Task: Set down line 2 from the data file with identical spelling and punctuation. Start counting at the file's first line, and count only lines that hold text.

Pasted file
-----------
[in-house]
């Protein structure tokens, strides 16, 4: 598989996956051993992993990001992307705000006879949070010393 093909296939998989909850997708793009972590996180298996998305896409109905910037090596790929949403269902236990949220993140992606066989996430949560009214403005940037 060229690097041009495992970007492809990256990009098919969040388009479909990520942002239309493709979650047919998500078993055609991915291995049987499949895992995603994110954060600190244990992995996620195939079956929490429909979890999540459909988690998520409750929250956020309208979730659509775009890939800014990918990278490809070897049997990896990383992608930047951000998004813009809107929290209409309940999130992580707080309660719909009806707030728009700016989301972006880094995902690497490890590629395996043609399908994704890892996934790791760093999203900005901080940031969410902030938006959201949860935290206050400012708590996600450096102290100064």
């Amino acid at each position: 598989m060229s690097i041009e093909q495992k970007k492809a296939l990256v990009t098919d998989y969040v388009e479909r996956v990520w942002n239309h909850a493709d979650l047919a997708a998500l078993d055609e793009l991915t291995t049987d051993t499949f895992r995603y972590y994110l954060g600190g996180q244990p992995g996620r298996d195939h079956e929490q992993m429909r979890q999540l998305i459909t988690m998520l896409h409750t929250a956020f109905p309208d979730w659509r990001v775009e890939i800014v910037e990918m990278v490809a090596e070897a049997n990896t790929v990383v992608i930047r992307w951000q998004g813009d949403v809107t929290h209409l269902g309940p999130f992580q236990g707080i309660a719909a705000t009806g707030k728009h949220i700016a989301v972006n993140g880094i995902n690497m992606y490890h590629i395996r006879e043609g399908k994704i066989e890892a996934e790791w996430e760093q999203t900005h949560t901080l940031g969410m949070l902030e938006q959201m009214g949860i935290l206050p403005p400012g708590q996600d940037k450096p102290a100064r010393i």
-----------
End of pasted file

């Protein structure tokens, strides 16, 4: 598989996956051993992993990001992307705000006879949070010393 093909296939998989909850997708793009972590996180298996998305896409109905910037090596790929949403269902236990949220993140992606066989996430949560009214403005940037 060229690097041009495992970007492809990256990009098919969040388009479909990520942002239309493709979650047919998500078993055609991915291995049987499949895992995603994110954060600190244990992995996620195939079956929490429909979890999540459909988690998520409750929250956020309208979730659509775009890939800014990918990278490809070897049997990896990383992608930047951000998004813009809107929290209409309940999130992580707080309660719909009806707030728009700016989301972006880094995902690497490890590629395996043609399908994704890892996934790791760093999203900005901080940031969410902030938006959201949860935290206050400012708590996600450096102290100064």